Fisheries Reform Act Podcast Series | Part I: Troubled Waters


North Carolina's fisheries and coastal habitats were in disarray in the early 90s. Rapid development, overfishing and pollution gravely threatened fisheries and coastal communities. Government management of the resource was in chaos, and a string of massive fish kills that received national news had North Carolinians from east to west up in arms. In 1994, the General Assembly placed a moratorium on the sale of new commercial fishing licenses and fishery regulation, and began a three-year research and planning process to find a direction forward. Passions and tensions were high as a citizen-group of commercial fishermen, sport fishermen, scientists, policy makers, and environmentalists traveled around the state seeking public opinion on fishery policy.  

The result: the most significant fisheries legislation in North Carolina history signed into law by Governor Hunt in 1997.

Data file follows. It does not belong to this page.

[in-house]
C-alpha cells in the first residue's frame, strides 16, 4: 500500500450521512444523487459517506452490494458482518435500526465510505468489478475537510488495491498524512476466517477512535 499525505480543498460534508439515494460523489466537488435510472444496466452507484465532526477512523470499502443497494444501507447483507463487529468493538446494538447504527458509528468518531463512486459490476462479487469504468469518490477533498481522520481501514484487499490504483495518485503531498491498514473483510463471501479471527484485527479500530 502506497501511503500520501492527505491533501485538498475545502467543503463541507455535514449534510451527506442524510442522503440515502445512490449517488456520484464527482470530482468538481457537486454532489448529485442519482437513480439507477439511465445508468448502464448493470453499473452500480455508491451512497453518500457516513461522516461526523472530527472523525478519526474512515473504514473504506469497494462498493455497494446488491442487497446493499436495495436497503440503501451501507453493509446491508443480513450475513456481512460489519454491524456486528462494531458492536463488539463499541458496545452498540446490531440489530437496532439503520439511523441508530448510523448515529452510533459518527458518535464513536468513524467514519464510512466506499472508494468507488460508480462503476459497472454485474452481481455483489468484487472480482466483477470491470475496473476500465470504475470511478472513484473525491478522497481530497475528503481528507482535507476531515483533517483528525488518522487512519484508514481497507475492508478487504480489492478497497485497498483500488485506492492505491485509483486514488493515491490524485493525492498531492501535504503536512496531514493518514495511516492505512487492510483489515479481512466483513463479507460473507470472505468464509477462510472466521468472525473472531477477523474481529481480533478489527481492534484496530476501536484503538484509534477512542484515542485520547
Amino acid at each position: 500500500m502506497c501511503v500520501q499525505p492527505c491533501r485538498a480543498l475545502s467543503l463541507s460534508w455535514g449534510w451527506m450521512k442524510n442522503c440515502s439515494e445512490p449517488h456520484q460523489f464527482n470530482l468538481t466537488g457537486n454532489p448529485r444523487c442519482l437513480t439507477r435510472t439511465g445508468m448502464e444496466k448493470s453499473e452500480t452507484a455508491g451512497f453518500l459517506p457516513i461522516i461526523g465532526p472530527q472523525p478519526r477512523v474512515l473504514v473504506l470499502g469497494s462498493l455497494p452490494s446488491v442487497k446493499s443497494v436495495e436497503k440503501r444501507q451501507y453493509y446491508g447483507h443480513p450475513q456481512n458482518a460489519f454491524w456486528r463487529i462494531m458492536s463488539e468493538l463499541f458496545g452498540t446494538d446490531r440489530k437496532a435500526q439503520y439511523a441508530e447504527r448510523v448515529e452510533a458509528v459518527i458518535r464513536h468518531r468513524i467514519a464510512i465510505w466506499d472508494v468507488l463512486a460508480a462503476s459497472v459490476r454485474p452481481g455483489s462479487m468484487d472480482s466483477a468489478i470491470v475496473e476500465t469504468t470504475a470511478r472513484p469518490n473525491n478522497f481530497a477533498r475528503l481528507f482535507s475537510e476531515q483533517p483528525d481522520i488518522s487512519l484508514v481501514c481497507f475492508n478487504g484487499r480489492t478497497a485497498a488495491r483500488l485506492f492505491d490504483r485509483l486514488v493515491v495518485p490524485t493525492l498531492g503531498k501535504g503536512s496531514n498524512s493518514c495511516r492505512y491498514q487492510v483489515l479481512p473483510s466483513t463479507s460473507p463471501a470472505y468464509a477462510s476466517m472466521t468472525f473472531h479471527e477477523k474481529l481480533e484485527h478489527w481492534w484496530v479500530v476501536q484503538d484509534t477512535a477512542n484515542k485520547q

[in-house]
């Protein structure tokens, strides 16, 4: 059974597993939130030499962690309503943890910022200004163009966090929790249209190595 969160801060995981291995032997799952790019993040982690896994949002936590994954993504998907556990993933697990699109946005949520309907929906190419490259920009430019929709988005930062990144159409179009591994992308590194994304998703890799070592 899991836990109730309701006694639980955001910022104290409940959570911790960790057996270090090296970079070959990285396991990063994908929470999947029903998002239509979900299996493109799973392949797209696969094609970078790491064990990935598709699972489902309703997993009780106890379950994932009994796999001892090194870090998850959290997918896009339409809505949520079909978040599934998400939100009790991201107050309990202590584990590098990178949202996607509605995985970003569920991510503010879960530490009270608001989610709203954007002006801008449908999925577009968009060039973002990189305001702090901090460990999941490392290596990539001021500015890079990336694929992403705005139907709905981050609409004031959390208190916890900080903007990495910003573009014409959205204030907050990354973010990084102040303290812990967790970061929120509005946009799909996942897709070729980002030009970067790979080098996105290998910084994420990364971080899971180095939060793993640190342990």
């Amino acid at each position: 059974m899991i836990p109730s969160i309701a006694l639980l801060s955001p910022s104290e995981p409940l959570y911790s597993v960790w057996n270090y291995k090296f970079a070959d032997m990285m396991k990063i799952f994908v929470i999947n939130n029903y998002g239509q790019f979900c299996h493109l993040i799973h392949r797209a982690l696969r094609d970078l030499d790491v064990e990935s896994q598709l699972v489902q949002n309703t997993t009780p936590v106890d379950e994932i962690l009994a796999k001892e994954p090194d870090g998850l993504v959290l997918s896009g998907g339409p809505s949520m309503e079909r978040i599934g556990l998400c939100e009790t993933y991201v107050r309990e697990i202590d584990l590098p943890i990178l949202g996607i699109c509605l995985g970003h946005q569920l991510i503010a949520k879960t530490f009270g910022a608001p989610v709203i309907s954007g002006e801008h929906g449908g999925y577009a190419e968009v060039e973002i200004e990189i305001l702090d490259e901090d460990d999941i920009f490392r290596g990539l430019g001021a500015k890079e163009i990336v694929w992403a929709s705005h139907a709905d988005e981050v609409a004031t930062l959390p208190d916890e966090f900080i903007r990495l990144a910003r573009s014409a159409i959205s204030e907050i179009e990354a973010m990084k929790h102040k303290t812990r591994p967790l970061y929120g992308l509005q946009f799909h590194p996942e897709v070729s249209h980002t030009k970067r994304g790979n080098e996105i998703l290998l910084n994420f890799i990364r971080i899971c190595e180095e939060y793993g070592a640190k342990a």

2017 marks the 20th Anniversary of the 1997 Fisheries Reform Act — a far-reaching piece of legislation that changed how North Carolina's coast was fished and managed. The story behind how and why the act came to be is filled with drama: fish kills, cultural clashes, and a colorful cast of characters all of whom had a stake and say in the final reform. Over the next month, Bit & Grain is bringing you that story through a special 3-part season* of our podcast Lo & Behold. 

This week we present Part One:



This special series of Lo & Behold: The Fisheries Reform Act, a podcast by Bit & Grain, was made possible by the Community Collaborative Research Grant, a program supported by North Carolina Sea Grant in partnership with the William R. Kenan Jr. Institute for Engineering, Technology and Science based at North Carolina State University. North Carolina Sea Grant provides research, education and outreach opportunities relating to current issues affecting the North Carolina coast and its communities. Sea Grant's initiatives and projects touch a broad range of topics, including fisheries, seafood science and technology, water quality, aquaculture, community development, law and policy, and coastal hazards. 

The complete oral history interviews, transcripts, and a discussion guide suitable for use in classrooms and public forums are available at Raising the Story